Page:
Christmas in Conway!
A Hallmark TV movie sparks a weekend of celebration in tiny Conway, Wash.
Mount Vernon, Wash.
Marilyn Tangen, who resides in Norway Park just east of Conway, was watching a movie on television. Words flashed across the screen: “Christmas in Conway!” She couldn’t get those words out of her mind. Why, there was a Conway nearby, where one finds Sons of Norway Abel Lodge. Marilyn thought about it in the evening. She thought about it at four o’clock in the morning! Conway with its two-block business area was on her mind constantly. Creative as she is, Marilyn said, “All that is needed is inspiration. A merchant’s village decorated with lights!”
Thomas P. Jones and Charles Villeneuve settled near the site of Conway in 1873. As early as 1886, Villeneuve established a pioneer store and plotted the town site of Conway. Conway, like a number of small hamlets on the South Fork of the Skagit River, had a certain charm. In the early days, the streets were muddy. In 1891, the Great Northern Railroad came through, designating Conway as a station (the sign along the tracks says Fir). Memories remain in the lives of those who lived or worked in Conway long years ago. There was a hotel next to the train track, a wooden building where Ole Noste had his paint store, and two saloons. A ferry connected Conway with Fir across the river.
Ole C. Noste was Postmaster of Conway from 1933 to 1961. His daughter, Dorothy Noste Johnson, recalls helping her mother carry mailbags to the train. He also helped found the American Legion Post 147 Mason McConkey and the Abel Lodge in Conway. Under his direction, lodge members formed a marching drill band that was recognized all over the state of Washington.
Another landmark was the Finstad and Utgard Creamery. John Finstad and P.K. Utgard owned and operated two creameries in Wisconsin. Dewey Utgard was the youngest licensed cheese maker in Wisconsin. He moved to Washington at the age of 18 and a new creamery came to be. The creamery in Conway was known for primost and Rainbow cottage cheese, as well as butter.
Remnants of the past remain. Ann Lamb’s uncle owned the John Skrondal General Mdse. Store building (one-time site of the post office). Later, this building became Tony Tronsdal’s garage. Tony is remembered for his interest in the area history as well as constructing a sternwheeler on which many had the privilege to travel. Sonja Ranes Miller is now deceased. Her parents owned the Ranes and Co. general store where one bought clothes, shoes, dishes, and material. Bob Sund’s grandparents owned Sund’s Conway Meat Co. Well remembered are the trophies of deer and elk on those walls. Community members had their meat wrapped and made ready for storage in the lockers.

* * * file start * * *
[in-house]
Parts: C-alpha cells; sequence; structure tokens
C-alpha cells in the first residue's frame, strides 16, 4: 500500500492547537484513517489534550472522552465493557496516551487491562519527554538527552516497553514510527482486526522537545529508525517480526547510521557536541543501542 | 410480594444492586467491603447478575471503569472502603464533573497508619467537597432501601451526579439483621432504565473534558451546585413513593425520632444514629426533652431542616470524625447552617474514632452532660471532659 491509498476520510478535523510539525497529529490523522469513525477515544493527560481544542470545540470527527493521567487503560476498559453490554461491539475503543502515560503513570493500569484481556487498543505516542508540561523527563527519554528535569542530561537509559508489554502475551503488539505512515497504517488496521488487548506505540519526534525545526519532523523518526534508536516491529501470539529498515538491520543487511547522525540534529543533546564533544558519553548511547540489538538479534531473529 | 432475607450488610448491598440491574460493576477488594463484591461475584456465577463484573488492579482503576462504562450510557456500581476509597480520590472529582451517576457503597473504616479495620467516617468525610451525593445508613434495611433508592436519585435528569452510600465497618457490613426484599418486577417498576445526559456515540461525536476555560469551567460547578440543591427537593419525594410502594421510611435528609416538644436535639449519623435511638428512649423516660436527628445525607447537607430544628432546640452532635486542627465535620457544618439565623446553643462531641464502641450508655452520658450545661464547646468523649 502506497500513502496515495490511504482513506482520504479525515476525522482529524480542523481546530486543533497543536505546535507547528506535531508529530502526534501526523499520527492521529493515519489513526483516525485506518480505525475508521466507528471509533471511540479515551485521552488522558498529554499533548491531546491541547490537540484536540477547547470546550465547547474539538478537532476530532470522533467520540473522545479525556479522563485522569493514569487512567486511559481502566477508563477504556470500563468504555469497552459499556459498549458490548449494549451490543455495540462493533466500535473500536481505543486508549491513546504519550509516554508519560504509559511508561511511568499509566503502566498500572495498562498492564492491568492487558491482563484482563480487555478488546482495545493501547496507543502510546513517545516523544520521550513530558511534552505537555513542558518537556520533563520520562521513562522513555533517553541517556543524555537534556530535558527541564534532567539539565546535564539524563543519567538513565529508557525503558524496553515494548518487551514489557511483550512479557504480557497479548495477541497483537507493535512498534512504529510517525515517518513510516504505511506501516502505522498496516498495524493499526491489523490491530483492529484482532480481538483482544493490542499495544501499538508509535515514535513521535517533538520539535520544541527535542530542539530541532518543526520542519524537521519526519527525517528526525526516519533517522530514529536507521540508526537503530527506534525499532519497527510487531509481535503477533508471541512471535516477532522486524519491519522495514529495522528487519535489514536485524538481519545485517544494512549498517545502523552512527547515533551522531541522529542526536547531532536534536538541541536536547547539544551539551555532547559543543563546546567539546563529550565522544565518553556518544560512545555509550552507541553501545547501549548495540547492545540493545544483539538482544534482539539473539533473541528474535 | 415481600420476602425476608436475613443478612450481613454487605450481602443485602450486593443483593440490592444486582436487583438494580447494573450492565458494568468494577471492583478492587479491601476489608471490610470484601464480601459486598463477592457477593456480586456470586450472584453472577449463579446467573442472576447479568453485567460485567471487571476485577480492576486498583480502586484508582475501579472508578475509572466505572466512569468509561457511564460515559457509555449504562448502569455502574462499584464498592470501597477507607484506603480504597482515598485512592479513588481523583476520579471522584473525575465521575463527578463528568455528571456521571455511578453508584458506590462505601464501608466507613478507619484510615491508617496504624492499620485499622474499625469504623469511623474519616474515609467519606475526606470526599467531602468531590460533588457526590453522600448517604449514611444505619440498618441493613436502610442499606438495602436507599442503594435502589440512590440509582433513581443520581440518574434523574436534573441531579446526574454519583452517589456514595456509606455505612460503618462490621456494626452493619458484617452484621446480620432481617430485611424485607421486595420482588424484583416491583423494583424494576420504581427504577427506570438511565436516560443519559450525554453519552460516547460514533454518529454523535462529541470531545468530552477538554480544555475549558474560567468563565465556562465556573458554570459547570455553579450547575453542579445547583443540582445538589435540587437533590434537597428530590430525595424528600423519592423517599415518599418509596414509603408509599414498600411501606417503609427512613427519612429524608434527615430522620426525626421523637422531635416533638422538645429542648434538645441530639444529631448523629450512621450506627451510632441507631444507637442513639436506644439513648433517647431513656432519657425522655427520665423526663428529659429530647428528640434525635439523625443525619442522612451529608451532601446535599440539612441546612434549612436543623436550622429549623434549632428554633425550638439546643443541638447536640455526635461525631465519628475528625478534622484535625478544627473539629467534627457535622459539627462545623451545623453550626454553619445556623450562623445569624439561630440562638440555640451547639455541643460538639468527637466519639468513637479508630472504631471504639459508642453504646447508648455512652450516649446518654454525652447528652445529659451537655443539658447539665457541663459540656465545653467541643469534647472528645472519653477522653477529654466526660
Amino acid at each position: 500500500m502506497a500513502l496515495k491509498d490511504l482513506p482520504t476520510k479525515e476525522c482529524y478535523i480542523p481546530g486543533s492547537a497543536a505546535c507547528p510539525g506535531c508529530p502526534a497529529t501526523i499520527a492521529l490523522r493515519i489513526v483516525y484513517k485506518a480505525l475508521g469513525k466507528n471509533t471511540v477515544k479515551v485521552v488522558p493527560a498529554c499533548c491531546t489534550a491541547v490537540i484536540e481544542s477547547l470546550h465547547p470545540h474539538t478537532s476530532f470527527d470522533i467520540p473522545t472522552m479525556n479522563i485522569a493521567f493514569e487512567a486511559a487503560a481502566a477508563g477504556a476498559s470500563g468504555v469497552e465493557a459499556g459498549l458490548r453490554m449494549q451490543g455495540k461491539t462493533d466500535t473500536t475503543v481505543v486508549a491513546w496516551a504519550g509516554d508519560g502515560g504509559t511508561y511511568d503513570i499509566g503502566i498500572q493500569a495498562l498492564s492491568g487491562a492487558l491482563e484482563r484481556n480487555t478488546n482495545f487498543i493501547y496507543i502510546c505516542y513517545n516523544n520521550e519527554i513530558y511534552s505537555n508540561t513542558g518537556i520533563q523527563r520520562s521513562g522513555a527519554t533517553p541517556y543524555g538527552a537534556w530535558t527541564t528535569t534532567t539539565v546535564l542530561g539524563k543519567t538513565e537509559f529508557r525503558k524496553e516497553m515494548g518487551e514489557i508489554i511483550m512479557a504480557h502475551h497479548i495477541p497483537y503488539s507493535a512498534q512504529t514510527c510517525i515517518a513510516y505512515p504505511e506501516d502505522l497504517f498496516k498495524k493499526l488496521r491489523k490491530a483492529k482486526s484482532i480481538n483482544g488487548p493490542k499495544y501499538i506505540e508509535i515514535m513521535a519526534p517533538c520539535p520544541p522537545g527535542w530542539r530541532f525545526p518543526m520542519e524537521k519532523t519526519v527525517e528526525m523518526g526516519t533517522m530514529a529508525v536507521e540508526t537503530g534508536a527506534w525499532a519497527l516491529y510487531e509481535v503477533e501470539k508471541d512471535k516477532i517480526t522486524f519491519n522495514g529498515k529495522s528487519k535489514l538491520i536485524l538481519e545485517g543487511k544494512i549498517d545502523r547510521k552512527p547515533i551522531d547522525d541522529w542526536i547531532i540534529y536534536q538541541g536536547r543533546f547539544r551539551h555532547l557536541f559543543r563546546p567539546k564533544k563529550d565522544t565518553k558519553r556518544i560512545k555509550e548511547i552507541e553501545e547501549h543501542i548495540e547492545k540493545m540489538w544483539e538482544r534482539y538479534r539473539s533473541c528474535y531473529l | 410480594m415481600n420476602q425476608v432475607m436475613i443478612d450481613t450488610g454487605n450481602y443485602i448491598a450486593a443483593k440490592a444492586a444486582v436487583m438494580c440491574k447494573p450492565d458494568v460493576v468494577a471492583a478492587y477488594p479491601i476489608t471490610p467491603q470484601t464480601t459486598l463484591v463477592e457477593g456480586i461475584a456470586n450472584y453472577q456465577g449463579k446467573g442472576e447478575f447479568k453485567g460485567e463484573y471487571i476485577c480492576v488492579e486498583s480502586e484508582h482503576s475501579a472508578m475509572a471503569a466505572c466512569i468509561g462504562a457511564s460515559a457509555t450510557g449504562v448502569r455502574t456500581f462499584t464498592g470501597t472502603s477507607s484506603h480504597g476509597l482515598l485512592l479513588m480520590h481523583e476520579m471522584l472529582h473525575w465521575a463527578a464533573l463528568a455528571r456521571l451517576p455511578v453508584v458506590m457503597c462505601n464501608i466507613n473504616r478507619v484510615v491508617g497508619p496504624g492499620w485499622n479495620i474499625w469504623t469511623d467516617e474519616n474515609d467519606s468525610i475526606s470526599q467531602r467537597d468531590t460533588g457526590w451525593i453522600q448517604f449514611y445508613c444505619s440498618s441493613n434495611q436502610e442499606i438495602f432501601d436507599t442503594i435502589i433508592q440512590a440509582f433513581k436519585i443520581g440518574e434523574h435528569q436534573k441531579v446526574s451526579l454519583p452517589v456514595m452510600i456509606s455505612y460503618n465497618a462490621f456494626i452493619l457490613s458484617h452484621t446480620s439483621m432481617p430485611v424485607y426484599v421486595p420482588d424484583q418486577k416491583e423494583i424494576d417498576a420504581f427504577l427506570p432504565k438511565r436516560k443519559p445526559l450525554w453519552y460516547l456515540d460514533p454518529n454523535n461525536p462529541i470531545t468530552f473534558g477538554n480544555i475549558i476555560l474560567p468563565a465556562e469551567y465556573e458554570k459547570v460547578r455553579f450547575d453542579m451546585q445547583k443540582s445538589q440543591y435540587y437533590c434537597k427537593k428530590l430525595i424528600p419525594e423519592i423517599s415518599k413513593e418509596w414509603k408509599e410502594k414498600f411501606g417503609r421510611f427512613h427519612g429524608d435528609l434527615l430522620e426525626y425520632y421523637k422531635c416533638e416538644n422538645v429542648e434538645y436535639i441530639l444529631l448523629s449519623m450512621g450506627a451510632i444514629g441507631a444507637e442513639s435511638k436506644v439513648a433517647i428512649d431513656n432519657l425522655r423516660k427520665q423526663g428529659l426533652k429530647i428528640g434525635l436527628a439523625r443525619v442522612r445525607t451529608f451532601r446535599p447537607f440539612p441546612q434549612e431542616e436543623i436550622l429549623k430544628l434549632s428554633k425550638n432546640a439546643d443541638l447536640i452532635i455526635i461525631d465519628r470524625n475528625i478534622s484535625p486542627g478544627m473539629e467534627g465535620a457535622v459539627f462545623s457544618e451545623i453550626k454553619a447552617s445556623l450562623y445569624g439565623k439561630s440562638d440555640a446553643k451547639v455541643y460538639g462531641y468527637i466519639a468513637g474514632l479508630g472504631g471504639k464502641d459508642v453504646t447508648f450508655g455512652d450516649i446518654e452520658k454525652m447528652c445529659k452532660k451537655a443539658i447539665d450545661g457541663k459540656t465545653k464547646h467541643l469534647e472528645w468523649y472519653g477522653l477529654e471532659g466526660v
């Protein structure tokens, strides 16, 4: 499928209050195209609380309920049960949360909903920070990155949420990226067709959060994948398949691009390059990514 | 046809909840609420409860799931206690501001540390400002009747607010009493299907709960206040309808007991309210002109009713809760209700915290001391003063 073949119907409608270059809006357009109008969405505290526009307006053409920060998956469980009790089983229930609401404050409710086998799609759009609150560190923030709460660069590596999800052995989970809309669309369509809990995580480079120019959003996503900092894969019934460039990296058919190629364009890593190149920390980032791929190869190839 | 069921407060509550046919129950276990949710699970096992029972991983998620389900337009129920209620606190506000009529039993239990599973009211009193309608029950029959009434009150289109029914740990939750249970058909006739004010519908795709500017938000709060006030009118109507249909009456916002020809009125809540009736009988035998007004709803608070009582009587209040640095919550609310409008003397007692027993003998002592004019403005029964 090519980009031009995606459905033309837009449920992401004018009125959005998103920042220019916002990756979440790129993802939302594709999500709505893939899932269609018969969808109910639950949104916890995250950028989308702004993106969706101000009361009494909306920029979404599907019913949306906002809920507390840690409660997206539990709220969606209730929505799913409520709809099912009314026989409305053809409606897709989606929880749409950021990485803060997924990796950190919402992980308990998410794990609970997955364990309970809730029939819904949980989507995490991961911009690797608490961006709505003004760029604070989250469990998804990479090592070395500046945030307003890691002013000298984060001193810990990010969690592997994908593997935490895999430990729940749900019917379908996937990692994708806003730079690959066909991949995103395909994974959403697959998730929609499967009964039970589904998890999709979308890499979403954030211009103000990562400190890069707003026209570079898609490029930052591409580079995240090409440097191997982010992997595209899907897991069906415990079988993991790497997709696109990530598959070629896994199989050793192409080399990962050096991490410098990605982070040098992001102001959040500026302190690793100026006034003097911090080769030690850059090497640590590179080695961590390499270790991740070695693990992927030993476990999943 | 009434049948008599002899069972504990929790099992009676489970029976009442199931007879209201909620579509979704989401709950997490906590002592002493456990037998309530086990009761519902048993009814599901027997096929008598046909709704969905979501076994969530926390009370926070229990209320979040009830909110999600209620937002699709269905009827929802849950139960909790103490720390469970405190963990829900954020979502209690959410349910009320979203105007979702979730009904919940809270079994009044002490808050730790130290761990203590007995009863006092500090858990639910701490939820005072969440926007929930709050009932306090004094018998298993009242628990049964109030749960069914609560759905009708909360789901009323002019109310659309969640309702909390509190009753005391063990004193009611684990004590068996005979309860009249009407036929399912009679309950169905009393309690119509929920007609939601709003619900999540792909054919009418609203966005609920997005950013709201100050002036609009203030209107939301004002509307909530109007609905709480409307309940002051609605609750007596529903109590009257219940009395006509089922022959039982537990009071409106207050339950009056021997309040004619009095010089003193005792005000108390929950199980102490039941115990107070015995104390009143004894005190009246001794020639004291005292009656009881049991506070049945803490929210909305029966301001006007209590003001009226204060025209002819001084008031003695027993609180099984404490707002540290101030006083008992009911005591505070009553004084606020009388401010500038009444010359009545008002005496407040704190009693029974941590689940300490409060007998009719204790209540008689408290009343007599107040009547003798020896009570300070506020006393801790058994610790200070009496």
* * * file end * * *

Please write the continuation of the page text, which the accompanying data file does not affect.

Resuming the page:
A number of lodge members grew up in Conway. Janet Utgard’s father was born in a house next to the lodge. Joan Bjorgen Johnson, whose father was a carpenter, helped build many houses in Skagit County. She grew up two houses away. Sonny Wisner’s grandparents came west from Wisconsin and eventually settled along Britt Slough, where they built the “Gossen” Church. Solveig Lee’s grandparents settled a couple of miles north of Conway in 1876. Her father, Oscar, and uncle, Peter, used to see who could run to the railroad track first to pick up the mail when the train passed by.
Conway still has its charm. On November 7 and 8, 2014, the merchants in the village of Conway opened their doors. Lights were lit. It was, indeed, “Christmas in Conway.” In the Conway Post Office was Heidi Riley, granddaughter of Ole Noste. One can see that the Noste family is continuing to take care of the mail. At the end of Second Street is the Abel Lodge. What better place to have a cup of coffee, buy some goodies from the bakery, and shop at the many tables (a crafts boutique)?
Christmas in Conway! Marilyn’s dream came true. We can only wait until Christmas in Conway comes in 2015 when Conway shows off to the greater community what this village has to offer.
This article originally appeared in the Dec. 12, 2014, issue of the Norwegian American Weekly.